What the Bleep?

This isn’t exactly topical as it’s a few years old now, but I only just heard about this at the weekend. What The Bleep Do We Know? is a documentary film “serving up a mind-jarring blend of quantum physics, spirituality, neurology and evolutionary thought.”

It’s an interesting concept, with a dramatic narrative featuring a deaf, mildly-emotionally-traumatised photographer who, through a series of strange encounters, has her mind opened to… well I’m not sure what exactly.

The drama is interspersed with clips of authoritative-looking figures explaining aspects of some genuine scientific ideas and some genuine bullsh#t lumpily mashed together with a spiritual interpretation.

At one point, it is claimed that because the act of observation affects quantum mechanical events, then it follows that the way we view the world affects reality (I’m paraphrasing to inject some much-needed clarity of thought). I’m not arguing that attitude doesn’t affect outcome in our daily lives, that’s absolutely fine and positive. But why invoke quantum mechanics? It really doesn’t work that way! The whole reason quantum physics is weird, is because it doesn’t scale up to the everyday world and only applies to the very small.

Elsewhere, it’s claimed that thought affects the structure of water. This is shown in the clip below, from about 6:00 onwards. Apparently, water is the most receptive of the four elements… Four elements? Surely we’ve moved on! You can’t cite quantum mechanics one moment, then claim water is an element the next, ignoring the entire basis of everything we know about chemistry. You can’t cherry-pick established science here and there to give your half-baked fruitcake philosophy an air of credibility.

The problem is that people believe this stuff, because it’s presented professionally. They take ideas which are fascinating in themselves, but rather than explain what’s going on and what it means, they distort and confuse the issue by leaping incoherently between unrelated ideas.

It makes science seem inaccessible, like a kind of magic or the plot of The Matrix sequels, when it should be accessible to all.

Anyway, the science is ludicrous, but I forgive them for providing the best chat up line I have ever seen. Just watch the first 20 seconds or so of this clip:

I’ll leave you with a quote from J Z Knight, representative of the semi-metaphysical fluff they used to plump out the film. It’s kind of poetic, but I can’t quite figure out what it means. On the other hand, since she is a channeller of the god Ramtha, who am I to argue?

How in the ten commandments could we have possibly created a mind that could transcend space, and time? No we’re too busy keeping our emotions in check to ever dream of infinite possibilities, and maybe that is the ultimate conspiracy

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5 Comments on “What the Bleep?”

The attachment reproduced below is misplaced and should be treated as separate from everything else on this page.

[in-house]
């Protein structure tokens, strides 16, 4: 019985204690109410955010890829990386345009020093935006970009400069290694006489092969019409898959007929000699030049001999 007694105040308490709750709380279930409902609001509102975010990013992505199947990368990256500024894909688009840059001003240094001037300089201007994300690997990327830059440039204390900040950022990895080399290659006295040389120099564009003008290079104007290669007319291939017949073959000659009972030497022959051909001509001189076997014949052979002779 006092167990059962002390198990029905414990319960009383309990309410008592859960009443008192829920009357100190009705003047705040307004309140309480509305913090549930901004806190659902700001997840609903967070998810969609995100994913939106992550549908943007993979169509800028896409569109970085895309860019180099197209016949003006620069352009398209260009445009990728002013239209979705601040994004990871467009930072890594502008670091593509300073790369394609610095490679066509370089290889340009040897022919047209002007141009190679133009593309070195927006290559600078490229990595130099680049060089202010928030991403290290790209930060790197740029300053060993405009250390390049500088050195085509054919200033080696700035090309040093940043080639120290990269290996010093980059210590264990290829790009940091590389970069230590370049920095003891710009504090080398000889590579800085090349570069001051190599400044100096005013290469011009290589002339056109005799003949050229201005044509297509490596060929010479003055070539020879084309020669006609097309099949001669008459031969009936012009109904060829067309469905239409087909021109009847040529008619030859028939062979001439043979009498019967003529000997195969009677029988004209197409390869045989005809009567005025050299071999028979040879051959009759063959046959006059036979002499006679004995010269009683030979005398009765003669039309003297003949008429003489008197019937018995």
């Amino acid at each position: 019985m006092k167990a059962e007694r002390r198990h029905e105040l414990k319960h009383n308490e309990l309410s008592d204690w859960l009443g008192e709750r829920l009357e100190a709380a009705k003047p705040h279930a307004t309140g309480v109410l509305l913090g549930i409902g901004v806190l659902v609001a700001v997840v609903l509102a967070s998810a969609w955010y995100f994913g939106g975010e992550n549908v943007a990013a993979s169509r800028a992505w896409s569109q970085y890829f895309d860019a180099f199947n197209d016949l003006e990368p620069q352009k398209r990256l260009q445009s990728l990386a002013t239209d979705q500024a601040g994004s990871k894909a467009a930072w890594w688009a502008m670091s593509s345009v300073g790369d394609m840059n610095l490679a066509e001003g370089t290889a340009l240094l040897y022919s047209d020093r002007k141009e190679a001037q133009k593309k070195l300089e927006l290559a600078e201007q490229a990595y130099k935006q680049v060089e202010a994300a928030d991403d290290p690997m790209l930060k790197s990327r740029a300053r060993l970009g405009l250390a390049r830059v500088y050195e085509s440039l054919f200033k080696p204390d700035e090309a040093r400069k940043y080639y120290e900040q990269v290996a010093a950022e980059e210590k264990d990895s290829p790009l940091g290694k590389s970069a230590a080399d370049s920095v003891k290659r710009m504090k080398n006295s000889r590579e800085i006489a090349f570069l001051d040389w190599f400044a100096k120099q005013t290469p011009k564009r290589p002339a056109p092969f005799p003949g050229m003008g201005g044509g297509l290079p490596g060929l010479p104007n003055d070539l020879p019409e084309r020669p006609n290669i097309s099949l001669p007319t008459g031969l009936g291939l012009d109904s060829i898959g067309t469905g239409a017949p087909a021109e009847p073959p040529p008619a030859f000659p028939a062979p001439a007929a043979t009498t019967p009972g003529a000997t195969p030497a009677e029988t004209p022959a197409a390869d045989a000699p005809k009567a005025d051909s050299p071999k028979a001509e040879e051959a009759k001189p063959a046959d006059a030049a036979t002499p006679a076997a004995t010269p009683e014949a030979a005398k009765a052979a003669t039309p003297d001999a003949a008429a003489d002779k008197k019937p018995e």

1. Ceri Says:

    I suspect that part of the reason that presentations like these are taken seriously, is because the way science is generally presented in the popular media (with talking heads, &c) generally doesn’t encourage active engagement or criticism, allowing the viewer to rely on arguments from authority. So, when presentations like this use pretty much the same style, people are conditioned to react in the same way.

    From the extracts you give, the narrative seems to be presented in much the same way as a third rate TV drama; and considering that critiquing such things doesn’t often increase people’s enjoyment of the matter, people just let the information slide in, slipping past their own internal critic.

    So, if one was to assume a deliberate plot behind the form of the presentation, then it could be seen to be an all-out attempt to confuse and instil degenerate confused ideas in the viewer. Or; it could simply that the makers of the film are already pretty degenerate and confused.

    Cheers,

    • James Hayton Says:

      I don’t like the talking heads style, even in serious documentaries, as it tends to reduce science to soundbites, rather than a coherent narrative. The recent “secret life of chemistry” BBC series was an excellent example of a single, knowledgeable presenter being able to tell a story with a clear flow to it.

      As for what the bleep… it seems that some of the real scientists were misrepresented through editing, but others are actually members of the cult of Ramtha. It’s just plain weird.

  2. Tom Hayton Says:

    Painful to watch- what an absolute load of bollocks. It’s doesn’t even qualify as junk food for the brain, because at least junk food has *some* nutritional value!

  3. Leona Says:

    was saved from further pain because I was watching this at an old cinema… halfway through, the projector broke; people (already miffed with the lack of substance thus far) stormed out. Some demanded refunds. I was just glad that some other universal force had intervened to save me.


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